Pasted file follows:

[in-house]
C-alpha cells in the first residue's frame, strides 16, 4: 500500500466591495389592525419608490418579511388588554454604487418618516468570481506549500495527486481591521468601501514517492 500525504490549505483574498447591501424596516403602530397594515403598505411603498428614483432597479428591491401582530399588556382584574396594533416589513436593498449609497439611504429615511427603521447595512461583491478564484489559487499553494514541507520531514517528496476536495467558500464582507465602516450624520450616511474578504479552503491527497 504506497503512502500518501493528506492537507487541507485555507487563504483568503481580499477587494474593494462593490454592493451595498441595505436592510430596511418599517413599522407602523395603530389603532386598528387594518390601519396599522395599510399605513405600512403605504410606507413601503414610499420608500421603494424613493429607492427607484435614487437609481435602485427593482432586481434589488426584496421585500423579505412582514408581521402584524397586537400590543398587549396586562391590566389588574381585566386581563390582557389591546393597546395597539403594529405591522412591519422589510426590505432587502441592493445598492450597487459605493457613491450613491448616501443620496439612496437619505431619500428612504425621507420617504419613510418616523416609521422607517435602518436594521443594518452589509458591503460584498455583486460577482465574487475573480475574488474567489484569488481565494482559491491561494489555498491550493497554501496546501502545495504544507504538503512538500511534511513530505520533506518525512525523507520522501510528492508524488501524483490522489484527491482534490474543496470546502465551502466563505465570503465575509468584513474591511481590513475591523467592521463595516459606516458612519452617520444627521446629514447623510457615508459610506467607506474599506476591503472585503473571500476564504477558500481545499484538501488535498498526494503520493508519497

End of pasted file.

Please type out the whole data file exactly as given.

[in-house]
C-alpha cells in the first residue's frame, strides 16, 4: 500500500466591495389592525419608490418579511388588554454604487418618516468570481506549500495527486481591521468601501514517492 500525504490549505483574498447591501424596516403602530397594515403598505411603498428614483432597479428591491401582530399588556382584574396594533416589513436593498449609497439611504429615511427603521447595512461583491478564484489559487499553494514541507520531514517528496476536495467558500464582507465602516450624520450616511474578504479552503491527497 504506497503512502500518501493528506492537507487541507485555507487563504483568503481580499477587494474593494462593490454592493451595498441595505436592510430596511418599517413599522407602523395603530389603532386598528387594518390601519396599522395599510399605513405600512403605504410606507413601503414610499420608500421603494424613493429607492427607484435614487437609481435602485427593482432586481434589488426584496421585500423579505412582514408581521402584524397586537400590543398587549396586562391590566389588574381585566386581563390582557389591546393597546395597539403594529405591522412591519422589510426590505432587502441592493445598492450597487459605493457613491450613491448616501443620496439612496437619505431619500428612504425621507420617504419613510418616523416609521422607517435602518436594521443594518452589509458591503460584498455583486460577482465574487475573480475574488474567489484569488481565494482559491491561494489555498491550493497554501496546501502545495504544507504538503512538500511534511513530505520533506518525512525523507520522501510528492508524488501524483490522489484527491482534490474543496470546502465551502466563505465570503465575509468584513474591511481590513475591523467592521463595516459606516458612519452617520444627521446629514447623510457615508459610506467607506474599506476591503472585503473571500476564504477558500481545499484538501488535498498526494503520493508519497